Death of paper? -- libraries face the modern age

April 15, 2001|By Sandy Levy | By Sandy Levy,Sun Staff

"Double Fold: Libraries and the Assault on Paper," by Nicholson Baker. Random House. 370 pages. $25.95.

Nicholson Baker is mad at hell at librarians, and he's not going to take it anymore. According to Baker, public and academic libraries have betrayed their public trust by exchanging priceless collections of books and old newspapers for microfilm, merely to save space. Baker argues that this was a devil's bargain, the result of a bill of goods sold to institutional libraries over the past half century by individuals interested only in promoting microfilm.

Baker first took on librarydom in a pair of articles in the New Yorker, the first blasting the destruction of card catalogs, and the second the disposal of original copies of old newspapers. In this important and provocative book, he has the space to let librarians -- a usually ignored segment of the working population -- really have it.

Baker convinced me that if stored properly and rarely used, newsprint can stand the test of time, and I agree that microfilm is a poor substitute visually for the original print source. The problem with Baker's critique is that it overstates the advantages of the original medium -- principally ease of reading and the intangible pleasure that comes from dealing with any original document -- and greatly minimizes the disadvantages.

The latter, which he largely glosses over, include very real limitations on available storage space. The reality of a modern library is that space is a finite resource. Imagine saving every newspaper delivered to your door (not to mention paying to have it bound), and you get some idea of how quickly newspaper storage becomes a problem. In The Baltimore Sun's case that would be 365 days of newspapers times 164 years!

Aging newspapers are also fragile, prone to disintegration, fire, floods, theft and coffee spills. Microfilm largely solves these problems, and has the additional advantage for the publisher who holds copyright of making distribution of the paper's accumulated archive, for profit and otherwise, much simpler. It is not surprising that most libraries willingly agreed to the trade.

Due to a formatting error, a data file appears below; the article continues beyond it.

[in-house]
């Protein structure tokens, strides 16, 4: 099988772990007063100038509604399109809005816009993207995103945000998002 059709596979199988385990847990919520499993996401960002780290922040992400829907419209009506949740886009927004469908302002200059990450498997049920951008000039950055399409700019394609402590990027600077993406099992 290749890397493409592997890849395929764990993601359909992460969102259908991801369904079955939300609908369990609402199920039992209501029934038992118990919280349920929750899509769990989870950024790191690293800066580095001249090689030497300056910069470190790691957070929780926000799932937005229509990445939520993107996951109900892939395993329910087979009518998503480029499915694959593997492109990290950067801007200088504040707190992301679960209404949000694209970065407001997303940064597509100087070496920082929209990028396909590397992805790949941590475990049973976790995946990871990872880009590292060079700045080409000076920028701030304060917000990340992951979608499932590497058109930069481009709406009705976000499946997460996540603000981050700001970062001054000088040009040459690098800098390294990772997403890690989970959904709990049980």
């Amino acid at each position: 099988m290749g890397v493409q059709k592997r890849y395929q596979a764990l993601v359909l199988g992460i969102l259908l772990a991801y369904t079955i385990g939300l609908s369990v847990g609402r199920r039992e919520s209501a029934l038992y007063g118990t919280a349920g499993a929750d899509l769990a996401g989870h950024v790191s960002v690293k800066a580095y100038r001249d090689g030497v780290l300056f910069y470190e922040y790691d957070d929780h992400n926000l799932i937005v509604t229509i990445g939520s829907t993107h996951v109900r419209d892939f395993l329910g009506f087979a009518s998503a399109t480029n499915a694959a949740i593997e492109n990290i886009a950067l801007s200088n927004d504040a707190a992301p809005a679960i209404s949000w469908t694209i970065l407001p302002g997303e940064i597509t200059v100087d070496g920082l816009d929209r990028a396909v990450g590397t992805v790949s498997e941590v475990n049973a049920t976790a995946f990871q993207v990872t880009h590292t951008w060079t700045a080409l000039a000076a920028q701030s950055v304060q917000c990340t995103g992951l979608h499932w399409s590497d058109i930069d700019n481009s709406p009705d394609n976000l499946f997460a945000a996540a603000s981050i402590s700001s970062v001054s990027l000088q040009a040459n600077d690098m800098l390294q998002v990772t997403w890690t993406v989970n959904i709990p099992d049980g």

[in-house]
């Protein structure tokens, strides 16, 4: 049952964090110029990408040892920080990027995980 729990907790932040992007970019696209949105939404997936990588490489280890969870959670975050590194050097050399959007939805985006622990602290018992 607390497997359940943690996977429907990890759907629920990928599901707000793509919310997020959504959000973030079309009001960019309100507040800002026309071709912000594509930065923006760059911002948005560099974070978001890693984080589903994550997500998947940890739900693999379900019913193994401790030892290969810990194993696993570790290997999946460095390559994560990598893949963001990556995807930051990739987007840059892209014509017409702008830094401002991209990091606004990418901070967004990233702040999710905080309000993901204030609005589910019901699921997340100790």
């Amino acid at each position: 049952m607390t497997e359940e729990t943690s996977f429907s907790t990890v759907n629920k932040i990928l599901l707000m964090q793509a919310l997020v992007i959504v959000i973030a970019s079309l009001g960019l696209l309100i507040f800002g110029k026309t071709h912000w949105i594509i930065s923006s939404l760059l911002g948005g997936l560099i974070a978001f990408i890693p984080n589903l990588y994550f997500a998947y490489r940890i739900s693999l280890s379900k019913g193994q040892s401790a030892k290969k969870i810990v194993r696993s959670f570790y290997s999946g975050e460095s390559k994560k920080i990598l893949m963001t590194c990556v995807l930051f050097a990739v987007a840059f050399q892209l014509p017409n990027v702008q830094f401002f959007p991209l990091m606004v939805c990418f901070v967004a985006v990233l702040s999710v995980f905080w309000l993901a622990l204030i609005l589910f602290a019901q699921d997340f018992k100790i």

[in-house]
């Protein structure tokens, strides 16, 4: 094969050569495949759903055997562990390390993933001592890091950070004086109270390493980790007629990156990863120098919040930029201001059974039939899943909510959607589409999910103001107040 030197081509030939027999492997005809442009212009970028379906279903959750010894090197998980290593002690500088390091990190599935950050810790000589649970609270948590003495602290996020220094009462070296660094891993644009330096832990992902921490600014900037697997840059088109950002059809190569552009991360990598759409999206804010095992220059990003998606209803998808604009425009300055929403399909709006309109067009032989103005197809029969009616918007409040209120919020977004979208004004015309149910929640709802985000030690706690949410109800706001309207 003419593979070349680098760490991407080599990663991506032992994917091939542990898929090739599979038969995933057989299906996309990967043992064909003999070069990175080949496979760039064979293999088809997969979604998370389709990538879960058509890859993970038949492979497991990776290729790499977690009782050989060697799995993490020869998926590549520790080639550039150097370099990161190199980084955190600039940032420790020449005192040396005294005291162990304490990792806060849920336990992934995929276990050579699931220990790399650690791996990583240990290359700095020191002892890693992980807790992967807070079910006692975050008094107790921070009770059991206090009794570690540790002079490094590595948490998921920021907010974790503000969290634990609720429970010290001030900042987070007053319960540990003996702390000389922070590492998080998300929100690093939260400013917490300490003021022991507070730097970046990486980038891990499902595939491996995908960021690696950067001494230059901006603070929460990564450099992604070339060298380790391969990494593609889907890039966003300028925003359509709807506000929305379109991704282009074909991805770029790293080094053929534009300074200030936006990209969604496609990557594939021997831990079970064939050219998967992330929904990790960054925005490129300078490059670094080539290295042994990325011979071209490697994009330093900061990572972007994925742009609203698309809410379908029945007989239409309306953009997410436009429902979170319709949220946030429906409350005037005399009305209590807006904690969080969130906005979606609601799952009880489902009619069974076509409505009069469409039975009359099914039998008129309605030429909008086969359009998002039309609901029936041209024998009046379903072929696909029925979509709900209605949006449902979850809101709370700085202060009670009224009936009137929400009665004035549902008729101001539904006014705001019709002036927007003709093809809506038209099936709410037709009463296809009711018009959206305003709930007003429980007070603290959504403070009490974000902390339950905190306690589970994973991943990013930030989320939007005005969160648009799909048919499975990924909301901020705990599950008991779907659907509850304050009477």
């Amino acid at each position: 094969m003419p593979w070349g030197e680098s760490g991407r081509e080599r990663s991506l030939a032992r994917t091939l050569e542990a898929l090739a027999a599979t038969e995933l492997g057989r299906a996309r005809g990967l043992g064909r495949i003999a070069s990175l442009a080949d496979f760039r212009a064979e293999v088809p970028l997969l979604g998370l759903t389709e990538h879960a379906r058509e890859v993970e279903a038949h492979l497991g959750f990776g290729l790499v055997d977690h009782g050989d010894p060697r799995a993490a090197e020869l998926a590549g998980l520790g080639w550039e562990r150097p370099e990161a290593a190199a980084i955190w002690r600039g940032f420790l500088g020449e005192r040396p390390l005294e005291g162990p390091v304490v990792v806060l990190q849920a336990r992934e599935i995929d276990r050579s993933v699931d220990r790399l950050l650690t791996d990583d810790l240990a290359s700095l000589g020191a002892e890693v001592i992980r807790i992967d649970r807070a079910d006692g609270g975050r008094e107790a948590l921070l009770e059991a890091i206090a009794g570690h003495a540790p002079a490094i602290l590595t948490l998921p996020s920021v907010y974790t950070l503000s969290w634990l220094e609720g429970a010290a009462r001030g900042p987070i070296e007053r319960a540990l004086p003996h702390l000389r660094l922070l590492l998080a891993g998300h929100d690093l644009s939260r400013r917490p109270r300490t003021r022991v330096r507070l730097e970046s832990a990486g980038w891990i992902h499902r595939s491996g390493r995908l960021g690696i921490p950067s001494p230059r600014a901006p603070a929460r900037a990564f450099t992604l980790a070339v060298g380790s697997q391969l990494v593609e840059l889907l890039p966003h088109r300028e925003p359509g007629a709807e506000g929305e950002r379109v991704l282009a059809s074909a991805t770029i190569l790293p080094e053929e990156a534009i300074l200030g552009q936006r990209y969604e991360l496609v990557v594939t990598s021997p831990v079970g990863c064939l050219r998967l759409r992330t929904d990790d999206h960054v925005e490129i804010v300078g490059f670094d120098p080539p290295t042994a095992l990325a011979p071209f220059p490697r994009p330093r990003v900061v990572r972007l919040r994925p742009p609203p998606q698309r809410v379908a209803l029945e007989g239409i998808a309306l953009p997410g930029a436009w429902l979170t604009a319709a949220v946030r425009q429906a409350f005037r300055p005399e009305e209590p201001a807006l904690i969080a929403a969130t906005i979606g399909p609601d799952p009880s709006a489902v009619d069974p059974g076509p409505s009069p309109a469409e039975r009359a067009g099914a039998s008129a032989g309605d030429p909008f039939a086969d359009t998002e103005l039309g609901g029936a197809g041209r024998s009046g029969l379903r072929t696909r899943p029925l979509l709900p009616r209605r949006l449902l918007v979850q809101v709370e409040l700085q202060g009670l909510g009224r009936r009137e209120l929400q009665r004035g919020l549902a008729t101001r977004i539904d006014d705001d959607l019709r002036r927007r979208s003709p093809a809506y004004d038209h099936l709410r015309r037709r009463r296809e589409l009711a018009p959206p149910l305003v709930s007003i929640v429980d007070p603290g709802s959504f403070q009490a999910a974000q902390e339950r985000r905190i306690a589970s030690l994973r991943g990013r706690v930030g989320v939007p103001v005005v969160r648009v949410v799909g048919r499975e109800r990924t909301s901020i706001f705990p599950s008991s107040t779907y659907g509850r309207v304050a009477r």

Baker also criticizes the destruction of hard copies of books. His key point is that librarians exaggerated the brittleness of acidic books printed between mid-1800s and 1989 by falsely claiming that they were "turning to dust" to get millions in government funds to microfilm them and clear their shelves.

The book's title, "Double Fold," refers to the test libraries used to decide which books to film. If a page broke after being folded twice, it was considered "embrittled" and thus a candidate for microfilmed destruction. By one estimate, nearly a million perfectly sound books were "lost" in this way and replaced with microfilm copies.

Certainly any book lover finds the image of books having their spines hacked off during the microfilming process (known as "guillotining" them) disturbing. But libraries are not mere warehouses. The availability of information is a function of more than simply having a particular book or newspaper. It is a fundamental truth of library science that information without a way of accessing it is useless.

The irony is that in this electronic age when newspaper circulation is down and fewer people read anything in print, what a wonderful opportunity it is to put all of this on the Internet. What Baker wants is the best of all possible worlds, keep the print and go digital too. The next step for him is to work with librarians to find a way out of this space dilemma, and to use their skills to make sense of his lovely piles of newspapers so the rest of the world can enjoy them too.

Sandy Levy has been on The Sun's staff for seven years, three as director of library & information services. She holds a master's degree in library science.

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